Nucleic acid chemistry: New building blocks and postsynthetic methodologies

With respect to various biological and non-biological applications of DNA and RNA, the synthesis of new nucleic acid building blocks is an ongoing endeavour. In our group, we synthetically introduce new functionalities by two different alternatives: (i) DNA base modifications and (ii) artificial DNA base substitutes. Postsynthetic modification of nucleic acids is a well-established methodology and mainly performed by copper-catalyzed cycloadditions between acetylenes and azides. The reliance on copper catalysis is problematic since even traces of copper ion impurities from the postsynthetic or in-vivo modification represent a major drawback due to cytotoxicity. Hence, our current research in nucleic acid chemistry focuses on the development of bioorthogonal and copper-free click-type alternatives for nucleic acid modification. This includes strain-promoted and other 1,3-dipolar cycloadditions,  Diels-Alder reactions with inverse electron demand, and the light-induced cycloaddition between tetrazoles and activated alkenes.


Chemical photocatalysis: Sustainability by light and organic dyes

Photocatalysts are compounds that couple the physical process of light absorption with a chemical reaction by means of time, space and energetics, in order to catalyse it. With respect to the “green” character of sunlight as sustainable while unlimited natural light source and the availability of LEDs as energy-saving, cheap and reliable artificial light sources, the research field of photoredox catalysis has tremendously grown over the past decade. Transition metal complexes, mainly [Ru(bpy)3]2+, were most often used as photocatalysts, whereas the potential of organic compounds and dyes has not yet been fully exploited. The way towards more sustainability meaning a really complete organo-type photoredox catalysis has mainly been established for eosin Y as an important alternative for [Ru(bpy)3]2+. We focus our research on the use of substituted pyrenes, substituted perylene bisimides and naphthalene diimides as organic catalysts for a variety of reactions.

Fluorescent DNA and RNA: Photostability and cellular imaging of nucleic acids

Molecular imaging represents the most powerful technique to visualize not only subcellular structures but to follow the action of nucleic acids inside cells in real time. A great variety of fluorescent probes and nanoparticles is available for biological imaging, especially for fluorescent tagging of proteins. In contrast, tailor-made fluorescent labeling of nucleic acids for molecular imaging has remained challenging. This stands in contrast to the central importance of DNA and RNA in cellular functions. Hence, visualizing of nucleic acids represents an important goal for chemical biology. Fluorescent probes can be introduced synthetically by providing the corresponding DNA building blocks. If such building blocks were synthetically not obtainable or fluorescent probes are not compatible with the broadly applied phosphoramidite chemistry, postsynthetic methodologies allowed the modification of oligonucleotides. Moreover, polymerase-assisted biochemical syntheses of labeled oligonucleotides were achieved, first tested in primer extension experiments (PEX) and subsequently applied for amplification of DNA by PCR. This allowed us developing wavelength-shifting fluorescent probes (“DNA/RNA Traffic Lights”) as a powerful tool for molecular imaging. Moreover, the styryl dyes of the cyanine indole quinoline type and corresponding derivatives represents an important photostable alternatives.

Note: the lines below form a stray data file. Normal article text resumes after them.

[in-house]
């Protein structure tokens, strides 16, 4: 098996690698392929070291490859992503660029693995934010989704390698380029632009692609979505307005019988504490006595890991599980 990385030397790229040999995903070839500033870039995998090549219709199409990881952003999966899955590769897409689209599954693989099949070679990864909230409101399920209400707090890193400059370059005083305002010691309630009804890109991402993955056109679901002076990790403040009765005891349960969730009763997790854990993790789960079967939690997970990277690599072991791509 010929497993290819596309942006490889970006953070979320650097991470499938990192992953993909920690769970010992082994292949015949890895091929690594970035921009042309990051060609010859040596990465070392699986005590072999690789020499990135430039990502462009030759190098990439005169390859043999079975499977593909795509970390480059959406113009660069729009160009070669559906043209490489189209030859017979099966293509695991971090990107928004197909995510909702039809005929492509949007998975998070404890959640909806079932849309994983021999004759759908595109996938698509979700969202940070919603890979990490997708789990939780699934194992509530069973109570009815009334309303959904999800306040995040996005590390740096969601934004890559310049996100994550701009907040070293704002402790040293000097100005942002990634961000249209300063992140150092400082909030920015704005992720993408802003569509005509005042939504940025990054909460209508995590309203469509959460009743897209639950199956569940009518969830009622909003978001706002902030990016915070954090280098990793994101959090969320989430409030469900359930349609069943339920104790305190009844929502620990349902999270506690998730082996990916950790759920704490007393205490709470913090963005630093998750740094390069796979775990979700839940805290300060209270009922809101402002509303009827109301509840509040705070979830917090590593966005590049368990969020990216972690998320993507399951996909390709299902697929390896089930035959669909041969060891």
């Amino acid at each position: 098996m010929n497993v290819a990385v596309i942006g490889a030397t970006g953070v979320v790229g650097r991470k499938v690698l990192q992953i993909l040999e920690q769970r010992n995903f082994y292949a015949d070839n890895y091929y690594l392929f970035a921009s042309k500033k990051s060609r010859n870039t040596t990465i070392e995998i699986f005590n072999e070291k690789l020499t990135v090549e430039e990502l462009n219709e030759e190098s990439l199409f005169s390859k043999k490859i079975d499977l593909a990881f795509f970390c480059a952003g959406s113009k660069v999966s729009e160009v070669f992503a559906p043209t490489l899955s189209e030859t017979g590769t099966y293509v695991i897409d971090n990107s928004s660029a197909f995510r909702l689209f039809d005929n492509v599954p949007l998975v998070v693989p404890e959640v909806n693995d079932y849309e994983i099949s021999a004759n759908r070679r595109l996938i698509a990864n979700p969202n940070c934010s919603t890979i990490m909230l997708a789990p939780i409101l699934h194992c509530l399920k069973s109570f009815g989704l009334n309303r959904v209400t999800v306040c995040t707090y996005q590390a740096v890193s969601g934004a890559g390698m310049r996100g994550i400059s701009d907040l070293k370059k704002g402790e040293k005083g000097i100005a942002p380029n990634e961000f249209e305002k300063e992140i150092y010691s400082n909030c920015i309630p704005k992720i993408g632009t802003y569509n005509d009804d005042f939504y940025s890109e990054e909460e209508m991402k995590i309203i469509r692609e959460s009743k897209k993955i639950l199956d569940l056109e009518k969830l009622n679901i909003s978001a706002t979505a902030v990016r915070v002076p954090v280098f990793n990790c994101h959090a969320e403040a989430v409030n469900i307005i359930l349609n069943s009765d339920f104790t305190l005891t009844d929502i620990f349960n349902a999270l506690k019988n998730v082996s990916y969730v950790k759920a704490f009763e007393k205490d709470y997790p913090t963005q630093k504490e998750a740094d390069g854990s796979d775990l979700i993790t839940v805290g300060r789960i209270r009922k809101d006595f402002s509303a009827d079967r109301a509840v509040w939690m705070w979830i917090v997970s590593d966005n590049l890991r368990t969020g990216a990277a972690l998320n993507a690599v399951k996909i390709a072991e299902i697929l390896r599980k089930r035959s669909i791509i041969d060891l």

DNA architectonics: Biomolecular architectures with optical and electronic functionalities

Nucleic acids have been emerging as a supramolecular structural scaffold for the helical organization of chromophores in the creation of functional nanomaterials mainly because of the its unique structural features and the synthetic accessibility. A large number of chromophores have been successfully incorporated into DNA as C-nucleosides, as base surrogates or as modified sugars using the solid phase phosphoramidite chemistry. Moreover, multiple incorporations yield the helical organization of the chromophores inside or outside the DNA double helix depending upon the conjugation of the chromophores. Significant photophysical interactions are observed in the chromophore stacks resulting in unique optical properties that are significantly different from the monomer properties. DNA serves also as a template for the supramolecular organization of organic chromophores in a non-covalent fashion. Moreover, one-dimensional electron transfer along DNA double strands is a promising feature for molecular electronics, which has attracted considerable interest not only in our group. For instance, carefully designed hydroxyquinoline base pairs promote photoinduced electron transfer and allows to construct a DNA-based system that allows to support long-range electron hopping by providing synthetic stepping stones for the electron. These results supports the potential of DNA-based architectures for applications in material chemistry, light harvesting systems and nanoelectronics.